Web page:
Living with Alexa

Voice-controlled boxes are quickly becoming de rigeur in every tech lover's home. Jamie decided to put Amazon's Alexa through her paces.

Amazon Echo Dot, photo by Guillermo Fernandes released under Creative Commons.

Jamie Riddell

Jamie Riddell

Friday 17 March

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Have you met Alexa? Maybe you know her friends, Siri, Cortana or Google.

Alexa is the voice behind Amazon’s massively successful Echo, the cylinder shaped object that plays music, orders  your shopping or dims the lights by the power of your voice.

You are probably more familiar with Apple’s Siri, the voice activated assistant on your iPhone. Alexa, Siri, Google and Cortana from Microsoft are all battling it out to be the voice controlled technology at the centre of your universe. Billed as Artificial Intelligence or ‘AI’, these tools are designed to respond to natural language commands, interpret and deliver what you need.

In December, The Echo was Amazon’s biggest seller. In January at the Consumer Electronics Show, which showcases the tech that will be in your house by Christmas, Alexa was THE gadget on everyone’s lips. We can expect to see her appear in all future Amazon products from the so so Fire tablet to the awesome Fire TV stick plugged into your telly.

The Echo itself comes in two sizes – the standard size and the dot. Amazon’s goal is for you to have more than one Echo in the house. Maybe a standard in the kitchen and dots around the house so you can have voice control everywhere.

Before the Echo, I had to plug my iPhone into the back of the small stereo in the kitchen. With the Echo I have replaced iPhone + Wire + Stereo with the Echo. As it is connected my Spotify account, I don’t need to fire up the app on my phone, leaving me free to play Candy Crush all afternoon.

The sound quality of the standard Echo is very good for such a small piece of kit. I would say the clarity and volume is comparable to a Bose Wave or similar level of speaker. I am sure it wouldn’t match a full hifi set up right now but for my every day listening in the kitchen, the combination of convenience, size and quality works for me.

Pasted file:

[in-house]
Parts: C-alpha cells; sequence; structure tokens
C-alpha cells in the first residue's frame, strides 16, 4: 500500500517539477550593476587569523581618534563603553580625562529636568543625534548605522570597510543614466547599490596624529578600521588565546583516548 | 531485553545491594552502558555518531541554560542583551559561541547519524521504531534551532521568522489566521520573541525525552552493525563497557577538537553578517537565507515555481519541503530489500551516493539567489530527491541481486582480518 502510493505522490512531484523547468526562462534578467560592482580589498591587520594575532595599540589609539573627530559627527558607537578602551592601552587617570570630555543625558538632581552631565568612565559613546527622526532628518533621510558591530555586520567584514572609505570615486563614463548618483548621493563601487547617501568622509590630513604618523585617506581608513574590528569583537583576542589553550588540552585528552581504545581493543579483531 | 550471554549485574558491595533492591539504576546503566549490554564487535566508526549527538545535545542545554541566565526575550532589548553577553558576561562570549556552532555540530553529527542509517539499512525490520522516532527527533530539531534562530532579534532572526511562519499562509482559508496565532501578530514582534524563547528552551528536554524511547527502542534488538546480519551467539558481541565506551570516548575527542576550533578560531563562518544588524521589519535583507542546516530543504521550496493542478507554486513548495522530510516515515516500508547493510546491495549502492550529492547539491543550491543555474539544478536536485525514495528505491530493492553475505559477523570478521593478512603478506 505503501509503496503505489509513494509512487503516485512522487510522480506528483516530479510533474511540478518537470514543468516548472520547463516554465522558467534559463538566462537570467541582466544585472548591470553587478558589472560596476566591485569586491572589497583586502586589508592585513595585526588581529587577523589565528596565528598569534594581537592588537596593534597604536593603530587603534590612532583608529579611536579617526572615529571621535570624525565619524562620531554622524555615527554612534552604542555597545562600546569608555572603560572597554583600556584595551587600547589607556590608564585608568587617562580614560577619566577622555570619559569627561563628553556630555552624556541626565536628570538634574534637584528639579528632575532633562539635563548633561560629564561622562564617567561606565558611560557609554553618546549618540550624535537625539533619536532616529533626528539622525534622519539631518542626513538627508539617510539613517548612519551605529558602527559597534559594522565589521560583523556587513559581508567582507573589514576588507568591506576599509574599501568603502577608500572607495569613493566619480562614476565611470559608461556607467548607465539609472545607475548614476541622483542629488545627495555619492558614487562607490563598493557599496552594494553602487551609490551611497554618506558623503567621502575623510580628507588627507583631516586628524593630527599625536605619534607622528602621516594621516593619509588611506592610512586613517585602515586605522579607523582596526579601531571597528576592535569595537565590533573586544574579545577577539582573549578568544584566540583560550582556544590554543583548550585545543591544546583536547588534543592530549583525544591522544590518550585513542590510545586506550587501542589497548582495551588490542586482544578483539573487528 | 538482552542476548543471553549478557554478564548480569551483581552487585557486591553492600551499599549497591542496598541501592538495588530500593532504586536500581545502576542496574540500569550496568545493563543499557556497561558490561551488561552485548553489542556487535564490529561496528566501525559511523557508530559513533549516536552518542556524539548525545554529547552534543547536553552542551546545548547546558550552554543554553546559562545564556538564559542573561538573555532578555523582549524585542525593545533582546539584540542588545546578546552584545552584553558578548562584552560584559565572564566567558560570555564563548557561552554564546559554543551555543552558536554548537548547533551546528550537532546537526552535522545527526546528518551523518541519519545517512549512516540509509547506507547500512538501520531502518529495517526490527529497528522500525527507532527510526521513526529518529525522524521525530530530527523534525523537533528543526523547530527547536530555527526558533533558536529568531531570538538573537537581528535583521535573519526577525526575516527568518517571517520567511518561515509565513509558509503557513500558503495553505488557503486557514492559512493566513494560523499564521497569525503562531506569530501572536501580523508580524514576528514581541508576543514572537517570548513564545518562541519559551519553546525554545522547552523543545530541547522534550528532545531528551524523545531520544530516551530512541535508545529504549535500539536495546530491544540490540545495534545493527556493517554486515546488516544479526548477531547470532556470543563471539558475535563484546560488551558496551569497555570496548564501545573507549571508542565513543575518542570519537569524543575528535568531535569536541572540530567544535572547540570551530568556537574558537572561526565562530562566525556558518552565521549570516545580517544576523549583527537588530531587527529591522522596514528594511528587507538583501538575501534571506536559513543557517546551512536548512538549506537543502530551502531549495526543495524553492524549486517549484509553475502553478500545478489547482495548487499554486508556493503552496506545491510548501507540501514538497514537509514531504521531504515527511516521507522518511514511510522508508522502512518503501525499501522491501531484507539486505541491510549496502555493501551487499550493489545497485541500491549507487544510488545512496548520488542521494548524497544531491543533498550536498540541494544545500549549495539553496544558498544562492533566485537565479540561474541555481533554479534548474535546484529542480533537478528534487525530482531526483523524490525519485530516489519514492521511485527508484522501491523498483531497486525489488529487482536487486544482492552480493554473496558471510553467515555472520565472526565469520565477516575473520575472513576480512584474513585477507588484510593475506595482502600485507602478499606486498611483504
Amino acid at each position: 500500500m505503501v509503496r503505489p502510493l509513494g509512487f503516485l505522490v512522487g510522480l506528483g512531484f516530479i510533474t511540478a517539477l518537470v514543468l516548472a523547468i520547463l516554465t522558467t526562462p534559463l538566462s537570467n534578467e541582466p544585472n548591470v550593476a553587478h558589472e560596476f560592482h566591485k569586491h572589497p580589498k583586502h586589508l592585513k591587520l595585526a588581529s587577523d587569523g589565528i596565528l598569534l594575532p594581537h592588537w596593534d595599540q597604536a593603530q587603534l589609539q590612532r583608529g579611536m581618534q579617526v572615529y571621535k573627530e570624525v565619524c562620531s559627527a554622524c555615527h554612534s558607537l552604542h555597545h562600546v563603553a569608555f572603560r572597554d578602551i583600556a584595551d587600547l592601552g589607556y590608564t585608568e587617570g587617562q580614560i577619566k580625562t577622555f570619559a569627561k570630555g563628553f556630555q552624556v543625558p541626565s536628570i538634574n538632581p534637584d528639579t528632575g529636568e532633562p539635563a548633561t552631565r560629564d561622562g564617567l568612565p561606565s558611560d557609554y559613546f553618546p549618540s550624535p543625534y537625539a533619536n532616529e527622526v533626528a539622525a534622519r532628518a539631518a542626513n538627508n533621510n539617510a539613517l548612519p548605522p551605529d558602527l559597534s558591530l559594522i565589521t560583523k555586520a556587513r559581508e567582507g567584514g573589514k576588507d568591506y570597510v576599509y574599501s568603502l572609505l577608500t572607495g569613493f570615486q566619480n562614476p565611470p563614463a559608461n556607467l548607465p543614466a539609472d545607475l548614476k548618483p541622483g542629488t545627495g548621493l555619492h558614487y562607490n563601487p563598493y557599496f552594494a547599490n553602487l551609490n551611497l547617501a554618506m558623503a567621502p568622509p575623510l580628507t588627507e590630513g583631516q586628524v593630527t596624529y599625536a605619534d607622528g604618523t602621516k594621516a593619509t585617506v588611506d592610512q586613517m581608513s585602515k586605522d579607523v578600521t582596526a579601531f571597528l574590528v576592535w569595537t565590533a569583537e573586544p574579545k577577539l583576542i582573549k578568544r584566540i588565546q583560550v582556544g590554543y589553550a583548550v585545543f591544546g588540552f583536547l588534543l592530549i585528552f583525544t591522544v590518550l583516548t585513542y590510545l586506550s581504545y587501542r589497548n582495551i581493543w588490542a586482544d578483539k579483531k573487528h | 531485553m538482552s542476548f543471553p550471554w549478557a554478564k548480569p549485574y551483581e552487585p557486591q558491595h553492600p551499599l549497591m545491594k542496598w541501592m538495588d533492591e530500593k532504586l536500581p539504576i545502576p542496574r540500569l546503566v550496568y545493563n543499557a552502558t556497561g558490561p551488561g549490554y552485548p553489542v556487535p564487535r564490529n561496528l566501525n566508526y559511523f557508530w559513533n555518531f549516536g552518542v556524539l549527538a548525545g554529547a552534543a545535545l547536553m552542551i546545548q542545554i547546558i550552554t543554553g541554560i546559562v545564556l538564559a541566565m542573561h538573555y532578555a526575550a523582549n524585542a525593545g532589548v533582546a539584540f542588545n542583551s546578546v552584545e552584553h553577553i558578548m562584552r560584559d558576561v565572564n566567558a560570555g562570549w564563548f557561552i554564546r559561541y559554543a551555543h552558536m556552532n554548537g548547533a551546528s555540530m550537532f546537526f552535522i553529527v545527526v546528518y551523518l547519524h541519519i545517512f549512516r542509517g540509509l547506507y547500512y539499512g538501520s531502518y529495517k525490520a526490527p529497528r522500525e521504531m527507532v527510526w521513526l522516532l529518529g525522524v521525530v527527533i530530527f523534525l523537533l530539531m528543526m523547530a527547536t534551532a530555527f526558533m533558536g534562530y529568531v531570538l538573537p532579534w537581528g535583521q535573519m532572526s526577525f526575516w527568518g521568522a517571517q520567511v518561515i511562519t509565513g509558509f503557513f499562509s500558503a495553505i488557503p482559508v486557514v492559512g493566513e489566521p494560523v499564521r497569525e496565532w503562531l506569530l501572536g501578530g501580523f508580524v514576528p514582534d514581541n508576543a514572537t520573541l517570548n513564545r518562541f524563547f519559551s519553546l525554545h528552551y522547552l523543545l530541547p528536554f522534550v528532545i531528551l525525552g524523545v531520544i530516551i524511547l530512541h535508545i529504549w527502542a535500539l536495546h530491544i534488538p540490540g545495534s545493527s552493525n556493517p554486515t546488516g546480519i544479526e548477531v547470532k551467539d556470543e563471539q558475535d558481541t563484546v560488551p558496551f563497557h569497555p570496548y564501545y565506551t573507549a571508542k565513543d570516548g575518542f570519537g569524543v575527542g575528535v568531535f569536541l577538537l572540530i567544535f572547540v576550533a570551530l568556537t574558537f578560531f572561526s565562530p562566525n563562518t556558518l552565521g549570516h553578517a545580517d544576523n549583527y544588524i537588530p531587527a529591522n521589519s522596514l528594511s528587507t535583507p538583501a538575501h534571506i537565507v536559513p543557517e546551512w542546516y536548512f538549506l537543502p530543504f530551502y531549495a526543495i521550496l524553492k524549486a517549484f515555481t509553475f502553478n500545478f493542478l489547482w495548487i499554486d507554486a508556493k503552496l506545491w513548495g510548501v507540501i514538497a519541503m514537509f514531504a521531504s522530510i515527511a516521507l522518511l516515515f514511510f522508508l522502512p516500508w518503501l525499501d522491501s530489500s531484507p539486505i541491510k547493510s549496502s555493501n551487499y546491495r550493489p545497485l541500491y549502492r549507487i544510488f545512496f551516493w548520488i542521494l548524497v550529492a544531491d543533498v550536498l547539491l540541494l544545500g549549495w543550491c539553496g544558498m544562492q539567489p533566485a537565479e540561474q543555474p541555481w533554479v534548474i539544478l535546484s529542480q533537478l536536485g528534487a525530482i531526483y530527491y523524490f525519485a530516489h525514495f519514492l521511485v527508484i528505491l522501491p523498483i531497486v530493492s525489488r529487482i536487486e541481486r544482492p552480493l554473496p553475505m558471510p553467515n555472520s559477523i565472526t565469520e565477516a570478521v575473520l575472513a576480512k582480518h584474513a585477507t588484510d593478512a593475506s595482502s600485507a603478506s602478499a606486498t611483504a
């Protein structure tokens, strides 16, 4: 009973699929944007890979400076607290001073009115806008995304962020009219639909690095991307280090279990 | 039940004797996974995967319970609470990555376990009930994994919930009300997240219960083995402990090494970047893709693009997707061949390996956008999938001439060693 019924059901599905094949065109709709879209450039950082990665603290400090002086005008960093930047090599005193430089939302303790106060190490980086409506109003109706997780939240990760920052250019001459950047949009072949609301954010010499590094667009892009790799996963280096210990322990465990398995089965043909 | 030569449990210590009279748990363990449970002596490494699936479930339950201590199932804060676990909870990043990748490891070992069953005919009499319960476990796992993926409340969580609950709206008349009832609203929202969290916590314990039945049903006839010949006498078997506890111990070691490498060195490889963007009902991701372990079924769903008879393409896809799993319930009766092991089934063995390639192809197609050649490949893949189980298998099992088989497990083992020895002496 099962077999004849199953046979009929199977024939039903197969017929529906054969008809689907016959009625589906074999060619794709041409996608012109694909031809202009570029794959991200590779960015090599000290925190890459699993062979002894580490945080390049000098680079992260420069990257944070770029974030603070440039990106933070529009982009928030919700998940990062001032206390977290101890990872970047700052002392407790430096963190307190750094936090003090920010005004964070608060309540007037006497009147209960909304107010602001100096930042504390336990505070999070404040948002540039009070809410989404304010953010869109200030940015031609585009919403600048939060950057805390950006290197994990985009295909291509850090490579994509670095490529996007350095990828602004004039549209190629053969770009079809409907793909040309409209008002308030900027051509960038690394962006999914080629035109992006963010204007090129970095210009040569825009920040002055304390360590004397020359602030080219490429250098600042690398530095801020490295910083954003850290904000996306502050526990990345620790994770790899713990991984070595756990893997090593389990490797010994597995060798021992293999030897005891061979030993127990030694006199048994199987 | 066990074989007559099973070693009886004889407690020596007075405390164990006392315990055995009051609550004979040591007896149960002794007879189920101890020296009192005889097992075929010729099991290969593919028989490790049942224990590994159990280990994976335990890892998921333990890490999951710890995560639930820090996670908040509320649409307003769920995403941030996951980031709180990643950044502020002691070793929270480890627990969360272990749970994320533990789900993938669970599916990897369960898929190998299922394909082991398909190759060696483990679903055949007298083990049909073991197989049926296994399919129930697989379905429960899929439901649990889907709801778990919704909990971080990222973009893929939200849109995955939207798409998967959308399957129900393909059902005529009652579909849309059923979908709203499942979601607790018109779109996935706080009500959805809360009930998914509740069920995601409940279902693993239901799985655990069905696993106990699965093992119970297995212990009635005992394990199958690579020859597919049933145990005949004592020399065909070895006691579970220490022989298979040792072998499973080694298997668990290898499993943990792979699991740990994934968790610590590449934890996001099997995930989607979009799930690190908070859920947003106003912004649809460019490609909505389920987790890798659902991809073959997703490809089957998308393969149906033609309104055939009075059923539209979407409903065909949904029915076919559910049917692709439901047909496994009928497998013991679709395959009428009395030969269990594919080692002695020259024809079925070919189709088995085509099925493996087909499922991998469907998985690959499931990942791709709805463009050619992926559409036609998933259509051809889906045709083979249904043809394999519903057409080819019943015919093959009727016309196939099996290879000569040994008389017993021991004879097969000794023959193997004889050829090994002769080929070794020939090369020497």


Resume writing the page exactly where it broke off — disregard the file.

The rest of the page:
I believe the dots don’t make such great standalone speakers but could be plugged into a proper hifi if you wanted to use it for music, but I can expect a time where I have a few of the Echo dots strategically placed around the house to help turn on lights, or change something.

As a gadget lover, I had never been a fan of Siri. Simply put, Siri doesn’t like me. When I say ‘Hey Siri’ it ignores me. When I ask it a question it brings back search results, not answers. The problem  is that Siri was billed as your artificially intelligent partner whereas Alexa doesn’t claim to be artificially intelligent instead asking you to frame questions around certain phrases. With Siri you should be able to ask it a question or give it a command but the options are too broad or the language too difficult. Ask it set to the timer for four minutes and watch it struggle.

With Alexa, you are encouraged to use pre defined phrases. You start with hailing Alexa, “Hey Alexa” which sees the Echo top change colour to indicate it is listening, then in quick succession you can ask your question. For example, to play a song, you have to phrase the question, “Alexa play me The End by The Doors.’ To play an album you ask, “Alexa, play the album Hotel California by The Eagles.”  Some questions can be broader, “Alexa what is the weather tomorrow?” or simply, “Alexa, Weather”.

Possibly due to the pre defined nature of the requests, Alexa is quicker to respond and deliver than Siri and about as quick as a Google voice search.